We investigated structural, mineralogical and geochemical characteristics of the fault rocks from the active Atera fault, Gifu Prefecture, Japan. We recognized three dominant structural zones at the Tase outcrop: light gray fault gouge, brown fault gouge and black fault breccia. The light gray fault gouge is mainly composed of clay minerals, and exhibited intense shear foliation. The brown fault gouge shows the clearest linear continuity at the outcrop, cutting other structural zones, but the degree of shearing in this zone is relatively weak. The black fault breccia is composed of rock fragments, originated from surrounding host rocks, and black matrix. Fault rocks in these structural zones show fluid-mobile trace element compositions essentially consistent with those of host rocks, indicating that no fluid–rock interaction at high temperatures above 250 ºC took place in these fault zones.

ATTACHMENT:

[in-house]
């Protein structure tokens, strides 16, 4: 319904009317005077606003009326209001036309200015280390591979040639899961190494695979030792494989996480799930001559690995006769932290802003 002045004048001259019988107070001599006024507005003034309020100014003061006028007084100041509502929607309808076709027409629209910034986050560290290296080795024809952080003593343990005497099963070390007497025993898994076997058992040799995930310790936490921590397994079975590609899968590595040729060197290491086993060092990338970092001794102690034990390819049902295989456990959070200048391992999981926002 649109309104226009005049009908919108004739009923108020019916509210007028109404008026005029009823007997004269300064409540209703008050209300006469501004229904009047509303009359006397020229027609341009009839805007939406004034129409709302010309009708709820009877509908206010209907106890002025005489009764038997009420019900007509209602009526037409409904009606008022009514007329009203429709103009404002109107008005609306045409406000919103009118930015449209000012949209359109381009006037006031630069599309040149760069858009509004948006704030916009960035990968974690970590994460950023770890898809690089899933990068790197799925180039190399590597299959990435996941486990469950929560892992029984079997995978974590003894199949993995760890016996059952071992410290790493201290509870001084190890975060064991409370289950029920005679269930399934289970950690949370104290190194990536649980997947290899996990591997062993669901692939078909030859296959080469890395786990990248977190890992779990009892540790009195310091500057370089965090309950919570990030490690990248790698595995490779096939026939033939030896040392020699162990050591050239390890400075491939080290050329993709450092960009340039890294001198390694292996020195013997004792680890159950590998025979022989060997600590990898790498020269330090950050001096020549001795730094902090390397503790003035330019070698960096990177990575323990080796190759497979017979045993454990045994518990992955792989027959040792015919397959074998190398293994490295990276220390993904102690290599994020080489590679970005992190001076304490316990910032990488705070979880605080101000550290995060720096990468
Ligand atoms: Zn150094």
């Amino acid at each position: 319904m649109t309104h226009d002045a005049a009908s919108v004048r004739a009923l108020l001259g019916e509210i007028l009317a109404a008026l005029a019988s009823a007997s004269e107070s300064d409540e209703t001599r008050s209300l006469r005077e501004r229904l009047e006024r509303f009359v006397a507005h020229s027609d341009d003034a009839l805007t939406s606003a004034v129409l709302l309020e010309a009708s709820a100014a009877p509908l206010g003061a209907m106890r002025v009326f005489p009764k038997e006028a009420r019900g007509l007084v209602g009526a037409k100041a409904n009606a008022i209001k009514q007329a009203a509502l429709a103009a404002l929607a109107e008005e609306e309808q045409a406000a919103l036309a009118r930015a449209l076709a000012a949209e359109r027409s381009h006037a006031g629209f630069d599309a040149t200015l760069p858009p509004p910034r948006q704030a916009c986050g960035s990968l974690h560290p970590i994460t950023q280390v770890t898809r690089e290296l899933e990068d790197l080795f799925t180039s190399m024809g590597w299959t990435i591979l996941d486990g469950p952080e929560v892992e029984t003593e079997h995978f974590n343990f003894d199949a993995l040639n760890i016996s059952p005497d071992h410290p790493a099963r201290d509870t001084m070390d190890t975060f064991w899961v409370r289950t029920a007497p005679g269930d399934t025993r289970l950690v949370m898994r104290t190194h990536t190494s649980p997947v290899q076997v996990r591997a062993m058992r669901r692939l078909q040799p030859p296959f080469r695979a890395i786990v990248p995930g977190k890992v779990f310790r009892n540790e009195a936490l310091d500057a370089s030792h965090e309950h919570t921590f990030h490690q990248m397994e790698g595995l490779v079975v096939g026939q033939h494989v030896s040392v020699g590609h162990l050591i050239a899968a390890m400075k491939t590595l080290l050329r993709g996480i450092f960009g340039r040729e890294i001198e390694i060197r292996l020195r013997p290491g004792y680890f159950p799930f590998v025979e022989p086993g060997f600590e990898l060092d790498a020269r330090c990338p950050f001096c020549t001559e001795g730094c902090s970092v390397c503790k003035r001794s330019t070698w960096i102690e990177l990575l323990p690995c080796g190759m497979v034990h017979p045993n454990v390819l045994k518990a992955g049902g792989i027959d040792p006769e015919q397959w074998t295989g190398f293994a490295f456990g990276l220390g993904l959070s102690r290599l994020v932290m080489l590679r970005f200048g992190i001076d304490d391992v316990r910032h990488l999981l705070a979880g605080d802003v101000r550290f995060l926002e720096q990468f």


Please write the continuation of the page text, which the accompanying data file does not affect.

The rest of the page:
Based on these features of each zone and their cross-cutting relationship at the outcrop, we inferred the structural evolution of the fault zone. The light grey fault gouge and the black fault breccia formed since the Atera fault became active. Under oxidative condition, water might react with minerals in both zones to form smectite and halloysite. The brown fault gouge formed most recently, possibly by the 1586 Tensho earthquake. Mineralogical and geochemical analyses of the fault rocks used in this study could be useful for understanding the structural and chemical evolution of the active faults.